One even finds cosmic cynicism in the Bible, from the mouth of Qoheleth. Ecclesiastes got included in the canon largely because it's a kind of reverse preparatio evangelica for the Messiah. But it only works that way when messianism becomes apocalyptic and universal, which is just what we find in Judaism as it approached the time of Jesus of Nazareth. Ultimately, the only antidote to cosmic cynicism is the belief that the Universe is both rational and good, because the Reason that created it has a reason based in Love for doing so. That belief was the engine behind the development of modern science, which began in the Christian Middle Ages.
For most of us, though, the underlying belief in the goodness and rationality of the cosmos comes only by faith through an authority that transcends human reason. We're pretty cynical about authority these days. And that's the other main reason it's so hard to resist cosmic cynicism. We accept the authority of scientists, more or less, because science works, more or less, in a way that observation and common sense enable us to appreciate. But the things of the spirit? If there is such a thing as "spirit" at all, we seem to face only competing authorities about what it is and what, if anything, it's for.
That is why, I believe, Newman was right to argue that in the end, the only choices are Catholicism and atheism. That choice is not logically exhaustive, but I am convinced the future will show it to be existentially so.Among human beings, only the bishops of the Catholic Church, united with the pope as their chief, claim to be given authority by a God who can neither deceive nor be deceived to say what God has revealed. If there is no such authority, then we cannot know what God has specially revealed, and hence we can maintain no lively sense that God, even if he is Reason in some sense, is Love. We can have only opinions about what various people have said, written, and done about God, assuming there is one. And in the era of postmodernism, we are as cynical about opinions as we are about the cosmos.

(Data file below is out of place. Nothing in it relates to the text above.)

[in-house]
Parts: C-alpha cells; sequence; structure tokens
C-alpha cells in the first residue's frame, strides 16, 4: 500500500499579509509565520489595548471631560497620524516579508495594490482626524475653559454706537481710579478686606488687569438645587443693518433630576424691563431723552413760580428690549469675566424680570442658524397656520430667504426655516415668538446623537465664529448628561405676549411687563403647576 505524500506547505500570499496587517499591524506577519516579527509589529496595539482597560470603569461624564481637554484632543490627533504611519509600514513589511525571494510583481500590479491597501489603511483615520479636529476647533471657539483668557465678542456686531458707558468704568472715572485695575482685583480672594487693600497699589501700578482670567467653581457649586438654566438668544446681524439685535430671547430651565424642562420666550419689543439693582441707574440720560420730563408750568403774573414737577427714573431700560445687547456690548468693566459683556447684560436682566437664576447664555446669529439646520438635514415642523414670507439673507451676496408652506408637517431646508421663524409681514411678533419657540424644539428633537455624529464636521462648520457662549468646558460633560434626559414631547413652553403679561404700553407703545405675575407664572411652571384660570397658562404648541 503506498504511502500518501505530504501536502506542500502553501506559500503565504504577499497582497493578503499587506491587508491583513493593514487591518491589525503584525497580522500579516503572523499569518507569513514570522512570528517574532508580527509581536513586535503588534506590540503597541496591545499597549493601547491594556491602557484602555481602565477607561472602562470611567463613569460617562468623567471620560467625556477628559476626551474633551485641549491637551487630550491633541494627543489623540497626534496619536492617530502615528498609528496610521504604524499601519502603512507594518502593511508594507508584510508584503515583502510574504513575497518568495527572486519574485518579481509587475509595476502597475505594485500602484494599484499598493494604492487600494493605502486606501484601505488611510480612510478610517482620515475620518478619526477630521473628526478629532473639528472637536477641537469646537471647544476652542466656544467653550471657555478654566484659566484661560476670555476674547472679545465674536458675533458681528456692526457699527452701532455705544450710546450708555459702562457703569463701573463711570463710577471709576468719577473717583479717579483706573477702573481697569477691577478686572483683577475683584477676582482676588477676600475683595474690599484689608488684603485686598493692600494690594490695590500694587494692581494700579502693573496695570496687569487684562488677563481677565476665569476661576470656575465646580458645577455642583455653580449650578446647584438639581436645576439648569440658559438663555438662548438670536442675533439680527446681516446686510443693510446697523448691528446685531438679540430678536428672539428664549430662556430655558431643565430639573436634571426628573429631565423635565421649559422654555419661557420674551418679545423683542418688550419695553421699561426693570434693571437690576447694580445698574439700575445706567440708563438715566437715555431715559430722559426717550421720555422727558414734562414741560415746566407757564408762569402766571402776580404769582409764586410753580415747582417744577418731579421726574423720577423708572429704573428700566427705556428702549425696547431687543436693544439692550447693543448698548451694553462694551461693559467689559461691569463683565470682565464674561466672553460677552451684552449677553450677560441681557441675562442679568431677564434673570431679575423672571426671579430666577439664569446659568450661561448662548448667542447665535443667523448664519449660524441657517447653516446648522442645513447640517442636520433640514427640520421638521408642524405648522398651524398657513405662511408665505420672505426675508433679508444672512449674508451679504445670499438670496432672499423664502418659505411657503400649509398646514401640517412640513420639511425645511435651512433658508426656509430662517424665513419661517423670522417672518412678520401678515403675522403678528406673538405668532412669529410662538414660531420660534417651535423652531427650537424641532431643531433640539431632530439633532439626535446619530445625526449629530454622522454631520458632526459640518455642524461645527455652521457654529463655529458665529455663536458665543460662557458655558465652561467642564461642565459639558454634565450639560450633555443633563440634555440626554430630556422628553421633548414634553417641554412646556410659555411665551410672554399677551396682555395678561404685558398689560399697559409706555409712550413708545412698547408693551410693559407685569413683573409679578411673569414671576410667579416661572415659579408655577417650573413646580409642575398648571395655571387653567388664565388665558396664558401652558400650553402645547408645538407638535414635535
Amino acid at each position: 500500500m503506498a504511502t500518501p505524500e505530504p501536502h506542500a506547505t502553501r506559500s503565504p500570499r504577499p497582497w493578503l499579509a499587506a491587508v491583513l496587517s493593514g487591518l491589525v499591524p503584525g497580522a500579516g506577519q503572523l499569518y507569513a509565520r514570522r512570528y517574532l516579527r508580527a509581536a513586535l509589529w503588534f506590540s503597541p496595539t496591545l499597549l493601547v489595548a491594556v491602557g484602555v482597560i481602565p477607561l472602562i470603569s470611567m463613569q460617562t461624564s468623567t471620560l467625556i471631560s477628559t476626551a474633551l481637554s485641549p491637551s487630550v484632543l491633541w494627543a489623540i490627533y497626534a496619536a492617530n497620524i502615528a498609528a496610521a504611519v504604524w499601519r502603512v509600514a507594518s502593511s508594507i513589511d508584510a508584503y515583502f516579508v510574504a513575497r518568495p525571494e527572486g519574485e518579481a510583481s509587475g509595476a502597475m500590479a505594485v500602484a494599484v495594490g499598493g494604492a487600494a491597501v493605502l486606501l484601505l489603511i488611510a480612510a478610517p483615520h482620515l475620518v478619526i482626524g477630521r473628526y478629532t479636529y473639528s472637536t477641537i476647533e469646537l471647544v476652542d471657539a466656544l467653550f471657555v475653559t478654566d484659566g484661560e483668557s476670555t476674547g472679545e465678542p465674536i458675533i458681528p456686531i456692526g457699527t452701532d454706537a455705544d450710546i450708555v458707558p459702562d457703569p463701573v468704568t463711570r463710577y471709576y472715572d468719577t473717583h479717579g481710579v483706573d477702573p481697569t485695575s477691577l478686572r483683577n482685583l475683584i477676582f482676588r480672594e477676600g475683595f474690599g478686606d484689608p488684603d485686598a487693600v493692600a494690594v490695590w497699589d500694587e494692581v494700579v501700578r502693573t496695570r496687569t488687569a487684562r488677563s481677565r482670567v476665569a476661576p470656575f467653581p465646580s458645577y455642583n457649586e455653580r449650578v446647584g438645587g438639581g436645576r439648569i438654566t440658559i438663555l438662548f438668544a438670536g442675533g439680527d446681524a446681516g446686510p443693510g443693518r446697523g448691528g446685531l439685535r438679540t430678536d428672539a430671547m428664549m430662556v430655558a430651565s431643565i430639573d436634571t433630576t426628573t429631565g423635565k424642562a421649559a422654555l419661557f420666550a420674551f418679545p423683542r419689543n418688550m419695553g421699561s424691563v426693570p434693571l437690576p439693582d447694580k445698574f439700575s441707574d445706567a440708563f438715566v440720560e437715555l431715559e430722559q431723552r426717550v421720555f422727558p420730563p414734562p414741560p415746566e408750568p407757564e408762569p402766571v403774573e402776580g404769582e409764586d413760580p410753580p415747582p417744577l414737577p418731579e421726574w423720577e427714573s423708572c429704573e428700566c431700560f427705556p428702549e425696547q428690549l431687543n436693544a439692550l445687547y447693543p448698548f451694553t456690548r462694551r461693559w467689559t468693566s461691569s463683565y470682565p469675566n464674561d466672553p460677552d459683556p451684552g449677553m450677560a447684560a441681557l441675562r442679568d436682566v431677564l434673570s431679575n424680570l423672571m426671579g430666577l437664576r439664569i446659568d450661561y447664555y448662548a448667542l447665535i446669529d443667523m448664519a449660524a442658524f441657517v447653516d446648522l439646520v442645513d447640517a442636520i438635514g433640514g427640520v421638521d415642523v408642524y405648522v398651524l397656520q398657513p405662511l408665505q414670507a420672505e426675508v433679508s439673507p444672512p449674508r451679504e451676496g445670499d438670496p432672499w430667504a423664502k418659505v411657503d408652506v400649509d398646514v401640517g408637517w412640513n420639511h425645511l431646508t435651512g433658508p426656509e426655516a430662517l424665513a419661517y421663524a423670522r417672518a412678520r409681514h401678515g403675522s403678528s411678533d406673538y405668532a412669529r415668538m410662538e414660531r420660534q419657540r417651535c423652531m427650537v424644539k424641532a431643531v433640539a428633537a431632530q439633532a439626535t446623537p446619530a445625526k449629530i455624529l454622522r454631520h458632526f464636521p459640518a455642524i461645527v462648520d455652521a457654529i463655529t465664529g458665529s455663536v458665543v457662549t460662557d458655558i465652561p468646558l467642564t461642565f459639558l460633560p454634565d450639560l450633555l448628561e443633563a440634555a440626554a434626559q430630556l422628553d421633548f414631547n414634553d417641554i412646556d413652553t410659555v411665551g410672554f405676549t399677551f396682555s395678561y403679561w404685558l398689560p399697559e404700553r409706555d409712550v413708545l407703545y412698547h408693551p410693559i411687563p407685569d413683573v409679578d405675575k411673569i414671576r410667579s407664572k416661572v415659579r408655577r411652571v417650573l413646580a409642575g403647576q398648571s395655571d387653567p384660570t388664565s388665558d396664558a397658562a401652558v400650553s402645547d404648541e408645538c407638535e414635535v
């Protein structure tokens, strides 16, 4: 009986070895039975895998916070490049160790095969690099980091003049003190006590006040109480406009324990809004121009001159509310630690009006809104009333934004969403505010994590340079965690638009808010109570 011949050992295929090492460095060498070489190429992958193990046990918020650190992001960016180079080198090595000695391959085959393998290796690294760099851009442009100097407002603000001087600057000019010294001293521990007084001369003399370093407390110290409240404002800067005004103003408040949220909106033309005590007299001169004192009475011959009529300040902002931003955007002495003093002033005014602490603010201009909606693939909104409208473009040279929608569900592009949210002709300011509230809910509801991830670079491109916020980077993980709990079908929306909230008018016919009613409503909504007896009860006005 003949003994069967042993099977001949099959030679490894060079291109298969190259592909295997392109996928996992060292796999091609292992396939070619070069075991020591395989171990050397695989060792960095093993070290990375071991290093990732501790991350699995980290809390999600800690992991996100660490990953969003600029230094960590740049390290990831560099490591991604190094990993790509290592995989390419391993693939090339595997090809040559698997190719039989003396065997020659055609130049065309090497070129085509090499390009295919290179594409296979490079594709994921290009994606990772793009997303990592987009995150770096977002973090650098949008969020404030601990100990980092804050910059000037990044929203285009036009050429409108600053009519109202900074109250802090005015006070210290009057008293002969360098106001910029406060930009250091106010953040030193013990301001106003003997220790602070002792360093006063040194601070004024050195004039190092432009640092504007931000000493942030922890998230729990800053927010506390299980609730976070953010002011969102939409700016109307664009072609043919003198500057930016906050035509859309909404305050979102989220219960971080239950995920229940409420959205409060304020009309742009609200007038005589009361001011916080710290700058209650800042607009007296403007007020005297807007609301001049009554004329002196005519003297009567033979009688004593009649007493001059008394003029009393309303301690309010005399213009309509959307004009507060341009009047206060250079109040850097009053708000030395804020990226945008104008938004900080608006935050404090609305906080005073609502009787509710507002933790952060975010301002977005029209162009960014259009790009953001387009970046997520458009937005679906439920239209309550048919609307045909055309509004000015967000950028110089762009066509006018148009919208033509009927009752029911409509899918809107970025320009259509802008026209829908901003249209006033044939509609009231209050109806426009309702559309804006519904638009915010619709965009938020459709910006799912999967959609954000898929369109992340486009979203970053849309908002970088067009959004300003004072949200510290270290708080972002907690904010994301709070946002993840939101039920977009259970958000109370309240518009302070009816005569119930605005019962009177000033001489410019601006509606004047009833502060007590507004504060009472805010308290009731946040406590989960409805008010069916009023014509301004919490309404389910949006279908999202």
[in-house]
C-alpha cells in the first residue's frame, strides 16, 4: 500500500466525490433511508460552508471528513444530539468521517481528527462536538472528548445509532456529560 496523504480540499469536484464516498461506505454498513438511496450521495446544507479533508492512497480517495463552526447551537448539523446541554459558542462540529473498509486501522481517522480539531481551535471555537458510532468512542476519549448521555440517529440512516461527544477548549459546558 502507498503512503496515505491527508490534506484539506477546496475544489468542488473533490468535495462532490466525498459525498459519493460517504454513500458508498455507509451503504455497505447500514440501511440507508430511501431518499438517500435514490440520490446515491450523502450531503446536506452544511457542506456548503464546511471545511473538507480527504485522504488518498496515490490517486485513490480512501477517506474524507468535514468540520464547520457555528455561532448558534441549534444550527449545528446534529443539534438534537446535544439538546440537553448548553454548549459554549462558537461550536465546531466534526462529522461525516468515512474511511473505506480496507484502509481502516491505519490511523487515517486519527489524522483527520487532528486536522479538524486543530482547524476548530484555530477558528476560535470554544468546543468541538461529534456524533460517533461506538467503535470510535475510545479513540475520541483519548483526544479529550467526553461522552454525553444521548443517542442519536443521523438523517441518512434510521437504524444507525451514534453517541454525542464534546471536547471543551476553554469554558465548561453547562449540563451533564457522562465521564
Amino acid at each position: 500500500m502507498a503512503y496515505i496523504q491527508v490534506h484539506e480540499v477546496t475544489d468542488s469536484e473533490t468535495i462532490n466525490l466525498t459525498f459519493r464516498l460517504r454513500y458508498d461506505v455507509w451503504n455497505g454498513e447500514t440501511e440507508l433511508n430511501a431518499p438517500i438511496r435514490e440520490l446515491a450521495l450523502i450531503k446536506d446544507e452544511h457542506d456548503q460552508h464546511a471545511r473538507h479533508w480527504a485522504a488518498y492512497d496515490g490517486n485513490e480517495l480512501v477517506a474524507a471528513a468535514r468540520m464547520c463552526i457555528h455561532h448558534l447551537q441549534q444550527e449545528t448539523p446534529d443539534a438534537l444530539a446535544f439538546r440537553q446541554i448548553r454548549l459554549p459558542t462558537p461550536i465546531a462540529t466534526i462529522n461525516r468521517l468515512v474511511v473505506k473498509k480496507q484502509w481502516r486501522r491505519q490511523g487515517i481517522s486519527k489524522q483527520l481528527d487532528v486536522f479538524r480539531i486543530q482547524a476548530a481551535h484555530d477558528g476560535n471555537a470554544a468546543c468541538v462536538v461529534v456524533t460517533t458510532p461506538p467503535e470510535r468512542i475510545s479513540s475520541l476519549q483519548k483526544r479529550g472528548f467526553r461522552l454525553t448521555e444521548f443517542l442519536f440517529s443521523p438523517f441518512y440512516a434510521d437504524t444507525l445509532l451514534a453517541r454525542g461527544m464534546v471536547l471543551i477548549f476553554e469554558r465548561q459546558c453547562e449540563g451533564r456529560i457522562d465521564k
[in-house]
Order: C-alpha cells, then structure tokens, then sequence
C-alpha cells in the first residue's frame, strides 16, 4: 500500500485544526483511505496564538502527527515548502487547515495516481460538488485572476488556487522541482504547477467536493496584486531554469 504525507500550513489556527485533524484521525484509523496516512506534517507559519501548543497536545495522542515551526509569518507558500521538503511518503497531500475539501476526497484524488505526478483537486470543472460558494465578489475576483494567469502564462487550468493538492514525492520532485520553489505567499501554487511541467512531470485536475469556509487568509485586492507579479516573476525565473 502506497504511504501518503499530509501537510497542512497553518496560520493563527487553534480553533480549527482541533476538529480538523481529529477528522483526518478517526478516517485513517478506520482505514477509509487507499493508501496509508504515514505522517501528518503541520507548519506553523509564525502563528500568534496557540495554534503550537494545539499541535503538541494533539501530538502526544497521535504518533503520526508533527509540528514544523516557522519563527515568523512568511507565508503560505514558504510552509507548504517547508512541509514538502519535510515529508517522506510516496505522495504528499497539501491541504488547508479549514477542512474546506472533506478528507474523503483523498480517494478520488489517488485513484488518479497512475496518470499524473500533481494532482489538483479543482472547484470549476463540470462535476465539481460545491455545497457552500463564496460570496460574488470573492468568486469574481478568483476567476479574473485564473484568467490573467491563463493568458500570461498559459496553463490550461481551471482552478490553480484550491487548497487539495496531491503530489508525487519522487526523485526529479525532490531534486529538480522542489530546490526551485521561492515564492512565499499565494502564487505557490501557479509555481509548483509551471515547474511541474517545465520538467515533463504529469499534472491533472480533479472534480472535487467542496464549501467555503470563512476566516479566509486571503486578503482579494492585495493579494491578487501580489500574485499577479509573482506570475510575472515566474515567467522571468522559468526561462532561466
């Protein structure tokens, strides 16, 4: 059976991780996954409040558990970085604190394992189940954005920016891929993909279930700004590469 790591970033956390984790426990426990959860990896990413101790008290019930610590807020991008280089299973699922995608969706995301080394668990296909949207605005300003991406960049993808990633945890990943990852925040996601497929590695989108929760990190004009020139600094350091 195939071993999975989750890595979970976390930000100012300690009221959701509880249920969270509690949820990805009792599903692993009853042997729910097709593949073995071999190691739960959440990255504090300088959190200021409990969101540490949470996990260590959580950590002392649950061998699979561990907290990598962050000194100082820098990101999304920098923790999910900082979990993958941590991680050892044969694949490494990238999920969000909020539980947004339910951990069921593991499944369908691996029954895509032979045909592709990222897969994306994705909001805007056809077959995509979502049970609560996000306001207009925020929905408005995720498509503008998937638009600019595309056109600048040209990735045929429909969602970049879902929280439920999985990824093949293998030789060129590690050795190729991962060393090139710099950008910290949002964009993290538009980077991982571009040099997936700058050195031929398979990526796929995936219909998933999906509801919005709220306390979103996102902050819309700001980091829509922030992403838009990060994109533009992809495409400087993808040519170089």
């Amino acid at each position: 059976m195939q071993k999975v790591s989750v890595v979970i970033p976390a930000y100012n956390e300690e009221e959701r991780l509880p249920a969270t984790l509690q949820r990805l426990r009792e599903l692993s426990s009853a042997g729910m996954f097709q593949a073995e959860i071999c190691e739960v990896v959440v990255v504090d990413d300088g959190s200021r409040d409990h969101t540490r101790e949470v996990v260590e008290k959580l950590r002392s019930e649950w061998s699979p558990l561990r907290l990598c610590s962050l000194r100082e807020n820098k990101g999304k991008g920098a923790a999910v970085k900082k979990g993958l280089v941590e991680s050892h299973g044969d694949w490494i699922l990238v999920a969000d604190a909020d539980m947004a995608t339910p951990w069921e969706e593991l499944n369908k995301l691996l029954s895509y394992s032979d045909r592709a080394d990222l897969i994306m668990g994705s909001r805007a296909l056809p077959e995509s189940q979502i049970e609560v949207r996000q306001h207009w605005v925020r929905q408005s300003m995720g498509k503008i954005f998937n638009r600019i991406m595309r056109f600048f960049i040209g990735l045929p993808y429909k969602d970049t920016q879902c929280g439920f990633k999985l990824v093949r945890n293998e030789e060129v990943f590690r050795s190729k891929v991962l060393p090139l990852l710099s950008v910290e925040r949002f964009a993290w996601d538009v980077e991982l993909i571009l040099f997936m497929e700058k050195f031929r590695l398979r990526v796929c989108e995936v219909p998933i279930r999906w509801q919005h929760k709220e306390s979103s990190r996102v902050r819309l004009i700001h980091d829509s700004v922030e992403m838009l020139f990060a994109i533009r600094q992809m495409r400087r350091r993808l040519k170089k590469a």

Michael Liccione earned his Ph.D. in philosophy from the University of Pennsylvania and has taught in a variety of institutions, mostly Catholic. He is also a freelance writer whose work has been published in numerous Catholic publications. He blogs at Sacramentum Vitae, where this piece first appeared. It is reprinted with permission.